In the correct order:
t3 s3 sw w / y h w3 (w)
Some specialists correctly point out that the Egyptian vowels
are not known very well. However, for foreign words –
as in this case - Egyptians used a sort of standard alphabet
with ‘matres lectionis’ (semi-consonants which served
as vowels). In this system you pronounce: ‘3’ =
‘a’; w = u en ÿ = i.
Using this system, the hieroglyphic above says:
“ta sasûw yehûa(w)”
Or translated in English: “land of the nomads (or
Bedouins), those of Yehua(w).”
Some specialists choose to identify 'Yehua'
with an unknown toponym. This cannot be proven because there
are places with names like: land of Judah (Deuteronomy 34:2)
and land of Rameses (Genesis 47:11). Or if we look at Asiatic
toponyms from that time: land of Jakob-El, land of Josep-El,
land of Lewi-El, etc. Clearly names of people were used in names
for places! (1)
Jean Leclant writes: “It is evident that the name
on the name-ring in Soleb that we are discussing corresponds
to the "Tetragrammaton" of the god of the Bible YHWH."
He adds: "The name of God appears here in the first place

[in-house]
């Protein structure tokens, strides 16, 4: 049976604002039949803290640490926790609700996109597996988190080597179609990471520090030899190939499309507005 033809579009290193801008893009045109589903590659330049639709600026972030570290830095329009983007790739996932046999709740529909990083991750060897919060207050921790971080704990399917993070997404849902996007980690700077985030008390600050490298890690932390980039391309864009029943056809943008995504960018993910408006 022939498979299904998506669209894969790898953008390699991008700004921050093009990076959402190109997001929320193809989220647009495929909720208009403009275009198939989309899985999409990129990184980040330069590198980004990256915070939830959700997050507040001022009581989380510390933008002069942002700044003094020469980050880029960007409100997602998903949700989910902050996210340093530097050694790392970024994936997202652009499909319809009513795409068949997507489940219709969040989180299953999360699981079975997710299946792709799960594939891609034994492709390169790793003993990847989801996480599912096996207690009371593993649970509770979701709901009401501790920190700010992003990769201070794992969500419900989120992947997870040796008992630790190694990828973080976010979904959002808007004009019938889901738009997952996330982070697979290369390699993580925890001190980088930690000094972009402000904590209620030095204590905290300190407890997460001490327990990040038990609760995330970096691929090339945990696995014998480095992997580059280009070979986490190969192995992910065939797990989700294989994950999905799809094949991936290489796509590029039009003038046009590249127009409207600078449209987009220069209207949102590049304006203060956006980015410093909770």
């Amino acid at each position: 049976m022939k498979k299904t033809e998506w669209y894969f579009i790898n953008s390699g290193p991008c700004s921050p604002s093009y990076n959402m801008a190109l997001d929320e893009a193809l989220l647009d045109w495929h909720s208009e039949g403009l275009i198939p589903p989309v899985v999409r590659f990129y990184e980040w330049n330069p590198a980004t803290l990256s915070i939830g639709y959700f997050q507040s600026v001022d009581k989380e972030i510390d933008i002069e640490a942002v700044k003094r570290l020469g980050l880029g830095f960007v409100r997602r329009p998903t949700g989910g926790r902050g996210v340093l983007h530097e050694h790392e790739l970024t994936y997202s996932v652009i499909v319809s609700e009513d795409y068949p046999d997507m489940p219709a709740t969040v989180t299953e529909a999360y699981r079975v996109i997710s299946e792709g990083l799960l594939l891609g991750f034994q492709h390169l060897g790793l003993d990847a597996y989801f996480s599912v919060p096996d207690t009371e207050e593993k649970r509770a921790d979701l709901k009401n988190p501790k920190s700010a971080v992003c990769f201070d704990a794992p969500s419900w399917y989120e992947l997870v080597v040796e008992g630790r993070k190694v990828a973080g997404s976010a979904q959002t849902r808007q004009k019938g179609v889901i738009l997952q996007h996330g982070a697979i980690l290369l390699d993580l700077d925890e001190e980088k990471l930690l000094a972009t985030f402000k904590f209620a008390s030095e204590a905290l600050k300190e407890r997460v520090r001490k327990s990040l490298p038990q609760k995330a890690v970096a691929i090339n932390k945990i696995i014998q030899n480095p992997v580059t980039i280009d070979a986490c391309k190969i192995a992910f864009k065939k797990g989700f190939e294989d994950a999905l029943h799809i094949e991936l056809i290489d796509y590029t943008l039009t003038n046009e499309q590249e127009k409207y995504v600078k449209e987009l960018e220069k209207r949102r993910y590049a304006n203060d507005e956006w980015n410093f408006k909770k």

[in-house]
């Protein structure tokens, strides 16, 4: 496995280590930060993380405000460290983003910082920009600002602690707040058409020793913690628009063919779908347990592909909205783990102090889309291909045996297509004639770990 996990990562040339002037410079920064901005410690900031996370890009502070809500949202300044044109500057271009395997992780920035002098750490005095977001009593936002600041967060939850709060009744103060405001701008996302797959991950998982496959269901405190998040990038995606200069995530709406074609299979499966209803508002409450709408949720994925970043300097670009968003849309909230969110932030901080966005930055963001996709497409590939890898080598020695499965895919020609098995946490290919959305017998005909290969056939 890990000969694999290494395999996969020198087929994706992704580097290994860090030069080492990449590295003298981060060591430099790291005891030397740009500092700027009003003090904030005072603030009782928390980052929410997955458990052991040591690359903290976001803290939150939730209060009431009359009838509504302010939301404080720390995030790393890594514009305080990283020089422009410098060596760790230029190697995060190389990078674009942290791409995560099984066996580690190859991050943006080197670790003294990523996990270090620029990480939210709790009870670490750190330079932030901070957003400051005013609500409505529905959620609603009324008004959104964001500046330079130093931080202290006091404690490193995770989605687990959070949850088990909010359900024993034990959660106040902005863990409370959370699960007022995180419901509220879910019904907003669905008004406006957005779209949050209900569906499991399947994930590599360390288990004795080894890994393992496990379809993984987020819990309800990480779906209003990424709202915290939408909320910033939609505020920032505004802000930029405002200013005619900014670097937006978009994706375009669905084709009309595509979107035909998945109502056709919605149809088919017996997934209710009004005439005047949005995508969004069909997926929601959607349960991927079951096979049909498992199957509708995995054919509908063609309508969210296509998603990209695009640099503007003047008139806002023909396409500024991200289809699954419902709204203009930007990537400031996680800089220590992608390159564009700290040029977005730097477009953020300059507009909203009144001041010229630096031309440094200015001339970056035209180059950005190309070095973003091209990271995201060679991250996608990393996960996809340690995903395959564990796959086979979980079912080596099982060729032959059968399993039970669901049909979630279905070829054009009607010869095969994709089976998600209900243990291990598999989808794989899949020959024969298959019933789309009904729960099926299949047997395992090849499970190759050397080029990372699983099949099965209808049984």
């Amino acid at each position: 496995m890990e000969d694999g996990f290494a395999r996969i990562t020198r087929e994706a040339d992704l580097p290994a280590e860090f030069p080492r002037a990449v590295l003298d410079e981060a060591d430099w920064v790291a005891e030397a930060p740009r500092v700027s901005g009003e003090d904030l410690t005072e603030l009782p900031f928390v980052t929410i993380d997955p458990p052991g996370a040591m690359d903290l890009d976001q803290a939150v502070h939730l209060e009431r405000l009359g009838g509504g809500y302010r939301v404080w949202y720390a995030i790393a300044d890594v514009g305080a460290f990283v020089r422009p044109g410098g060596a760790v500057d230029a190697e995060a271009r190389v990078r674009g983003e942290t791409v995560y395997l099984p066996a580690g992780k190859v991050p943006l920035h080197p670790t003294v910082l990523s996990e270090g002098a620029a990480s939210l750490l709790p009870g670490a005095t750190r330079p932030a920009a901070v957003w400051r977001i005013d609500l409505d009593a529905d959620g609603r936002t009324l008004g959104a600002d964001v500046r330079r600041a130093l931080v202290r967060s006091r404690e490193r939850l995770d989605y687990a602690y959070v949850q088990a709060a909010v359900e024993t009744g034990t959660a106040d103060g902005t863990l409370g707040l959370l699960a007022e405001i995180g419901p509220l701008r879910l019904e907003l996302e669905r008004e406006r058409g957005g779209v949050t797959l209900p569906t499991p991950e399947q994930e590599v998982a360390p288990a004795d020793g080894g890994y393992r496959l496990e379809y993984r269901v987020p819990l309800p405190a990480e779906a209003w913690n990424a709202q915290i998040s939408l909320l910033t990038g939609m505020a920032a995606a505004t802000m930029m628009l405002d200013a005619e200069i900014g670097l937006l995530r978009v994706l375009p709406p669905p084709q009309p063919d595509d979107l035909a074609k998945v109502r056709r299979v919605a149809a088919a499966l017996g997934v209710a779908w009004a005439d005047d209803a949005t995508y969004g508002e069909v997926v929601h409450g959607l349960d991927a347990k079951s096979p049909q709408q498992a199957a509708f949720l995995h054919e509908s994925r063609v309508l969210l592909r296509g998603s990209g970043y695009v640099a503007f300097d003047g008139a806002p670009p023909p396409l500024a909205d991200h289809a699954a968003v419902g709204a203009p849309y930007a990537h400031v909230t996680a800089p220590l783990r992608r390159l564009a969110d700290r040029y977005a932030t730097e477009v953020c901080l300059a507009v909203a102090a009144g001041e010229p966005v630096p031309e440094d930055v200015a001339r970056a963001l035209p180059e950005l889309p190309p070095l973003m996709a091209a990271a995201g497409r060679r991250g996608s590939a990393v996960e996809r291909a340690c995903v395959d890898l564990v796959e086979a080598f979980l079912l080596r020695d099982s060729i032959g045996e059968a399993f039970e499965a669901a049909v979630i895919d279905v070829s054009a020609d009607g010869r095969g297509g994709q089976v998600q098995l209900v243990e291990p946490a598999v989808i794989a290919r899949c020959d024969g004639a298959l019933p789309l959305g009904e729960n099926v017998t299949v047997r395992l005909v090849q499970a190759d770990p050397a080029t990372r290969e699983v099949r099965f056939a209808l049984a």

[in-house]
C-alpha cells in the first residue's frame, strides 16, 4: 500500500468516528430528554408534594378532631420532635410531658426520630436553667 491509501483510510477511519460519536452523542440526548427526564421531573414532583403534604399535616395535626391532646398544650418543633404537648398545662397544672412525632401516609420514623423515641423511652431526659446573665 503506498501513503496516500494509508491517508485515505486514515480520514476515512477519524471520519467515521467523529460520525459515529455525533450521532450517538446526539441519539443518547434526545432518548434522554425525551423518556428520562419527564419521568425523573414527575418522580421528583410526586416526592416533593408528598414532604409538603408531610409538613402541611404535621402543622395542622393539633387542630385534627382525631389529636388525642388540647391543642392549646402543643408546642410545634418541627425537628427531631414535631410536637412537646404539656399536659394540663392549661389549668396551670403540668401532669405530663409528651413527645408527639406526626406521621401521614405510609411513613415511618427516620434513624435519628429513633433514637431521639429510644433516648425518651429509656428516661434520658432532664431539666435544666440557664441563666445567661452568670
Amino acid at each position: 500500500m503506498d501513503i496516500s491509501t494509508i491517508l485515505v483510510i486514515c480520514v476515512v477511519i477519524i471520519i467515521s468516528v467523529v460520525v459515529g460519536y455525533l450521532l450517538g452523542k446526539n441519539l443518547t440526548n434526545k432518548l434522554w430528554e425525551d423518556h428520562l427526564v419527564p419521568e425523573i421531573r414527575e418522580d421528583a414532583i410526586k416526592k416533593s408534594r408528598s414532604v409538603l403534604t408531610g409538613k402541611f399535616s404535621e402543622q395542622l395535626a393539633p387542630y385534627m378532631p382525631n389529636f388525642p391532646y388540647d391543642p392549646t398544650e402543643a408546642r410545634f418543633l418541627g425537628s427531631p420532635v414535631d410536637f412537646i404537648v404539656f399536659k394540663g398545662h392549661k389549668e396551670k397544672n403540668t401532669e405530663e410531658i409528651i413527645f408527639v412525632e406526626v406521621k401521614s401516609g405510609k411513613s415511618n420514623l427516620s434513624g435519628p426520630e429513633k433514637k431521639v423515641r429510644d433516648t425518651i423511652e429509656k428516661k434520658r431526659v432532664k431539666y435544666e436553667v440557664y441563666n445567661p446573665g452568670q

as the name of a place." In a footnote he explains that
place-names are often derived of the names of gods. (2)
It is interesting to know that the expression ‘Shasus’,
used by Egyptians, referred to Bedouins living with their bundles
in the region North of the Sinai. From the 15th to the 12th
century B.C. the Hebrew settlers conquering Palestine were called
‘Hapirus’. The word ‘Apiru’ or ‘Habiru’
in Semitic languages means “wanderings”.
(1) Gerard Gertroux: zie boek: “The Name Of God Y.eH.oW.aH
Which is pronounced as it is written I_Eh_oU_Ah – Its
(2) Jean Leclant, Le “Tetragramme” à l’époque
d’Aménophis III, in “Near Eastern Studies
dedicated to H.I.H. Prince Takahito Mikasa on the Occasion of
His Seventy-Fifth Birthday,” pages 215-219, 1991 Wiesbaden.